Italy’s Terna appears to be the most probable candidate for the strategic investor’s role in power grid operator IPTO’s planned split from parent company PPC, the main power utility.
Last night’s ratification, in Greek Parliament, of a multibill carrying additional measures required as part of the effort to complete the first review of the country’s third bailout package, renews the effort to sell IPTO.
The schedule, based on the new law, will be tight, or may even be unrealistic, according to certain pundits. Facing intense time pressure, PPC must need to soon stage a shareholders meeting for approval of the IPTO sale plan, then, one month later, announce an international tender and have selected a prefered strategic investor within five months.
The previous IPTO sale attempt, when an effort was made to sell a 66 percent stake, had lasted nine months without producing binding offers from interested parties. The procedure was then cut short by snap elections.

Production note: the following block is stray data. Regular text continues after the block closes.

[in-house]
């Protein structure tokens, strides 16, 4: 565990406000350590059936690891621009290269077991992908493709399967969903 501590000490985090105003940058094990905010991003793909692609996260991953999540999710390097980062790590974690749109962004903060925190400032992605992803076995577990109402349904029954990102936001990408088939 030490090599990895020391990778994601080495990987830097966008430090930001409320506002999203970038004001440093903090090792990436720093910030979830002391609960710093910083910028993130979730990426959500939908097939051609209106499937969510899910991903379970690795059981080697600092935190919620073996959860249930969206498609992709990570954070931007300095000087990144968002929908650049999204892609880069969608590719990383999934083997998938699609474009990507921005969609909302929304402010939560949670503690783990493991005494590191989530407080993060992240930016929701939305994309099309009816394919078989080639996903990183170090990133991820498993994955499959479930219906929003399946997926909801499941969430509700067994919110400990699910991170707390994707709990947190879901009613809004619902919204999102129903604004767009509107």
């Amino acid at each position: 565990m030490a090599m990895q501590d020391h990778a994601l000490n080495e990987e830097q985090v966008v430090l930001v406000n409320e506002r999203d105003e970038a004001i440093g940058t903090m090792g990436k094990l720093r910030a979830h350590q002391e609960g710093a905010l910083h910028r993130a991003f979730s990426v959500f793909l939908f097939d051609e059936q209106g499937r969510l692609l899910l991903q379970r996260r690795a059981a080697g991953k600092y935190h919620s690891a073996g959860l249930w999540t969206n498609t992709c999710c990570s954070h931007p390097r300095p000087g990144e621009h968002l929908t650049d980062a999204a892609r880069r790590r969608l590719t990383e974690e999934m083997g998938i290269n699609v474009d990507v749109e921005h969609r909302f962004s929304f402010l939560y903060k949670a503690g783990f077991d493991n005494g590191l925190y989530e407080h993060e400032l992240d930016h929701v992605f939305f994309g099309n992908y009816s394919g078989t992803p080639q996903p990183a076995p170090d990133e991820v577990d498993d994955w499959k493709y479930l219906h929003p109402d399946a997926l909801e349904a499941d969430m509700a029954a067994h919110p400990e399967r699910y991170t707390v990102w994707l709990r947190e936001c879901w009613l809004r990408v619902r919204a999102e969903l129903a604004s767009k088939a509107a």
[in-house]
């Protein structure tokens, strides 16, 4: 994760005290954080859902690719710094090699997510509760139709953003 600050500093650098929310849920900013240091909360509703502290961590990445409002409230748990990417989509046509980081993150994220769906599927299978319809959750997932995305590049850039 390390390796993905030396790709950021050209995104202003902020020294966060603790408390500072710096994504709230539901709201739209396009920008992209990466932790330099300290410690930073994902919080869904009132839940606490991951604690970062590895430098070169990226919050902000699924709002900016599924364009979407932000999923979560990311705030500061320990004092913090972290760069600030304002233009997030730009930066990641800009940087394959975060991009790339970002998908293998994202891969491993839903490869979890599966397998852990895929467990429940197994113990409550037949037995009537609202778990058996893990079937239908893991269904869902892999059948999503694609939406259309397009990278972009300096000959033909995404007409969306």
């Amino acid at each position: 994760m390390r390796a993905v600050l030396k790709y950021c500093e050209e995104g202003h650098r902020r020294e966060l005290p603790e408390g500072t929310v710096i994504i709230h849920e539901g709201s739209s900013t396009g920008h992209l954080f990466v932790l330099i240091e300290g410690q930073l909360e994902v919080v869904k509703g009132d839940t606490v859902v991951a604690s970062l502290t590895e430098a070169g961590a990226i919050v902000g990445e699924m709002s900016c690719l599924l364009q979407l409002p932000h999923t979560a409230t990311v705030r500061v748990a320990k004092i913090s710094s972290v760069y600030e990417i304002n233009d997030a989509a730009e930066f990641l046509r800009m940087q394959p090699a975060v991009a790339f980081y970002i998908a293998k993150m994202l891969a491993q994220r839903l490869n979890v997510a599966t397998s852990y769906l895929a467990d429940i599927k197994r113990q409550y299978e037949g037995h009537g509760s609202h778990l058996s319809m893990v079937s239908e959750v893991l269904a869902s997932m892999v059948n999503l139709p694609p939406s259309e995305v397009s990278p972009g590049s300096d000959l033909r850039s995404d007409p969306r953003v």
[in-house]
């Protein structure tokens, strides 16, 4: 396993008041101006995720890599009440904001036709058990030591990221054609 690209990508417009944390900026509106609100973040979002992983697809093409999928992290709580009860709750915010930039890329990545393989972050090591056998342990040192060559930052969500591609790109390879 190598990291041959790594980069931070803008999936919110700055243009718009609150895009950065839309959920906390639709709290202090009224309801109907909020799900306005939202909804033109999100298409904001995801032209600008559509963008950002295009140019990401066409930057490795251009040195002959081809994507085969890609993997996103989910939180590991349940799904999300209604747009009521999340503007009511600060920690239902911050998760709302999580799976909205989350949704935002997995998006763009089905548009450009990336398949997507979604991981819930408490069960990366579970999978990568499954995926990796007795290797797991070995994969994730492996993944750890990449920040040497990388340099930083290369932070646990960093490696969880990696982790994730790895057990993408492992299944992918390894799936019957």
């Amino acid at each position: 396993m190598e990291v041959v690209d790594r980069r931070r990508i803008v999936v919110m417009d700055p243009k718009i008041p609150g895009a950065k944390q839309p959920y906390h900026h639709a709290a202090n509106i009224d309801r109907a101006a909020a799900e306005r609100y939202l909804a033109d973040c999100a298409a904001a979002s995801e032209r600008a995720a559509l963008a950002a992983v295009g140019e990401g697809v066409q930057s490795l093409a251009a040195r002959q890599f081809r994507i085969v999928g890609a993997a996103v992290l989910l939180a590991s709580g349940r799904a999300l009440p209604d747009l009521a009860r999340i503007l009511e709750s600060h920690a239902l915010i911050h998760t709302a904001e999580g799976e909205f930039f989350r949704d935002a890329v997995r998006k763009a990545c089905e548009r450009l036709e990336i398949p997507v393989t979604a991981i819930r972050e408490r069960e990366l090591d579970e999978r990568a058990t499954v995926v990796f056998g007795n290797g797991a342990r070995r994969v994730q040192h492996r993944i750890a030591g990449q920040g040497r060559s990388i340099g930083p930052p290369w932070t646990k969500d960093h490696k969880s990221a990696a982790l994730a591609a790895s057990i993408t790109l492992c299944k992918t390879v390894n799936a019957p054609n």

As for the latest attempt, if the international creditors deem that no substantial progress has been made by October, then the threat of opting for a 100 percent sale of IPTO will reemerge.
The new plan entails selling a 51 percent stake to the Greek stake and 49 percent to private-sector investors, including a strategic investor.
In the previous effort, Italy’s Terna had decided it could offer as much as 400 million euros for IPTO. It withdrew its interest after the Syriza party was elected to power, as the coalition government’s head party, in January, 2015. Even so, Terna has continued to nurture strategic interests in the Balkan region and can be expected to express interest in the latest IPTO tender. The 400 million euro amount it had noted it could invest in IPTO would ensure the Italian operator a stake of between 20 and 24 percent of IPTO, as well as managerial control.
Chinese firm SGCC and Canadian fund PSP, two other investors who had declared an interest in IPTO during the previous effort, do not meet the sale’s prerequisites as they are not certified European operators and, therefore, cannot take part in the new tender. The stance to be adopted by Belgium’s Elia, also present in the previous attempt, remains unknown.